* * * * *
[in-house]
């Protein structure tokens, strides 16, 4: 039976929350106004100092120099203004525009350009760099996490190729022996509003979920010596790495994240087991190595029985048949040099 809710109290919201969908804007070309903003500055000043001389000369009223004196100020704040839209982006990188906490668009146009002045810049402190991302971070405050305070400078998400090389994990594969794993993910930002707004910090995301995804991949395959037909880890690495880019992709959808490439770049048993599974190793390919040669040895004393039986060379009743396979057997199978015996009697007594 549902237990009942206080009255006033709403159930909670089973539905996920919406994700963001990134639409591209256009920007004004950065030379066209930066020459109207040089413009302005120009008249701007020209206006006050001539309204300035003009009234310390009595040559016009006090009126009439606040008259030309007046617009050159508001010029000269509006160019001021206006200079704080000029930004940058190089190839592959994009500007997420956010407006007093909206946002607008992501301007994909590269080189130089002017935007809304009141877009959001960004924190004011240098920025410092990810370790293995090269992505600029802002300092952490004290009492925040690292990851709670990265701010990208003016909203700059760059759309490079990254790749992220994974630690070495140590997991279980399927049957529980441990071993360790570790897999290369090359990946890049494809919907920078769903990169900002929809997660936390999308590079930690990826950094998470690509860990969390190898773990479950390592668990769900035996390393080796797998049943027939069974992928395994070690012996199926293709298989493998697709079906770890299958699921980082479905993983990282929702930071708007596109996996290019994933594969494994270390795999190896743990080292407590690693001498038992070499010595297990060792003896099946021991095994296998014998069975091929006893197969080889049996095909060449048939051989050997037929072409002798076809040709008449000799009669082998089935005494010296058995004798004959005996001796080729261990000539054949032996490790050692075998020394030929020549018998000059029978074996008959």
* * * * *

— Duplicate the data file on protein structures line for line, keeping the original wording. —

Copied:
[in-house]
């Protein structure tokens, strides 16, 4: 039976929350106004100092120099203004525009350009760099996490190729022996509003979920010596790495994240087991190595029985048949040099 809710109290919201969908804007070309903003500055000043001389000369009223004196100020704040839209982006990188906490668009146009002045810049402190991302971070405050305070400078998400090389994990594969794993993910930002707004910090995301995804991949395959037909880890690495880019992709959808490439770049048993599974190793390919040669040895004393039986060379009743396979057997199978015996009697007594 549902237990009942206080009255006033709403159930909670089973539905996920919406994700963001990134639409591209256009920007004004950065030379066209930066020459109207040089413009302005120009008249701007020209206006006050001539309204300035003009009234310390009595040559016009006090009126009439606040008259030309007046617009050159508001010029000269509006160019001021206006200079704080000029930004940058190089190839592959994009500007997420956010407006007093909206946002607008992501301007994909590269080189130089002017935007809304009141877009959001960004924190004011240098920025410092990810370790293995090269992505600029802002300092952490004290009492925040690292990851709670990265701010990208003016909203700059760059759309490079990254790749992220994974630690070495140590997991279980399927049957529980441990071993360790570790897999290369090359990946890049494809919907920078769903990169900002929809997660936390999308590079930690990826950094998470690509860990969390190898773990479950390592668990769900035996390393080796797998049943027939069974992928395994070690012996199926293709298989493998697709079906770890299958699921980082479905993983990282929702930071708007596109996996290019994933594969494994270390795999190896743990080292407590690693001498038992070499010595297990060792003896099946021991095994296998014998069975091929006893197969080889049996095909060449048939051989050997037929072409002798076809040709008449000799009669082998089935005494010296058995004798004959005996001796080729261990000539054949032996490790050692075998020394030929020549018998000059029978074996008959």